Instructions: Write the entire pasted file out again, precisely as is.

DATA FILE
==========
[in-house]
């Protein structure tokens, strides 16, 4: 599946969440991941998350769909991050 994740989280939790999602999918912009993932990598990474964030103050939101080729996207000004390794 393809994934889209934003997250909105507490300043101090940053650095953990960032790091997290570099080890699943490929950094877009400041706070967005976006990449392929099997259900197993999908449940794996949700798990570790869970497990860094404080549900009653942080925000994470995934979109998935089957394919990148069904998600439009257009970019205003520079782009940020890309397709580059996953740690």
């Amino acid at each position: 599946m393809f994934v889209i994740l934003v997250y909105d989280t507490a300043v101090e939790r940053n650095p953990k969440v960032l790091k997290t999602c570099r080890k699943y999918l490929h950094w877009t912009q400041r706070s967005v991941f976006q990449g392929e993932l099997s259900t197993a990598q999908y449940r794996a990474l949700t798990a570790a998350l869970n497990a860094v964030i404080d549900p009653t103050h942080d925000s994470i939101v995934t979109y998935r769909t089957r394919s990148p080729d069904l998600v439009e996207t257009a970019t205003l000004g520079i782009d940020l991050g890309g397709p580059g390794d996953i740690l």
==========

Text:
[in-house]
């Protein structure tokens, strides 16, 4: 599946969440991941998350769909991050 994740989280939790999602999918912009993932990598990474964030103050939101080729996207000004390794 393809994934889209934003997250909105507490300043101090940053650095953990960032790091997290570099080890699943490929950094877009400041706070967005976006990449392929099997259900197993999908449940794996949700798990570790869970497990860094404080549900009653942080925000994470995934979109998935089957394919990148069904998600439009257009970019205003520079782009940020890309397709580059996953740690």
């Amino acid at each position: 599946m393809f994934v889209i994740l934003v997250y909105d989280t507490a300043v101090e939790r940053n650095p953990k969440v960032l790091k997290t999602c570099r080890k699943y999918l490929h950094w877009t912009q400041r706070s967005v991941f976006q990449g392929e993932l099997s259900t197993a990598q999908y449940r794996a990474l949700t798990a570790a998350l869970n497990a860094v964030i404080d549900p009653t103050h942080d925000s994470i939101v995934t979109y998935r769909t089957r394919s990148p080729d069904l998600v439009e996207t257009a970019t205003l000004g520079i782009d940020l991050g890309g397709p580059g390794d996953i740690l």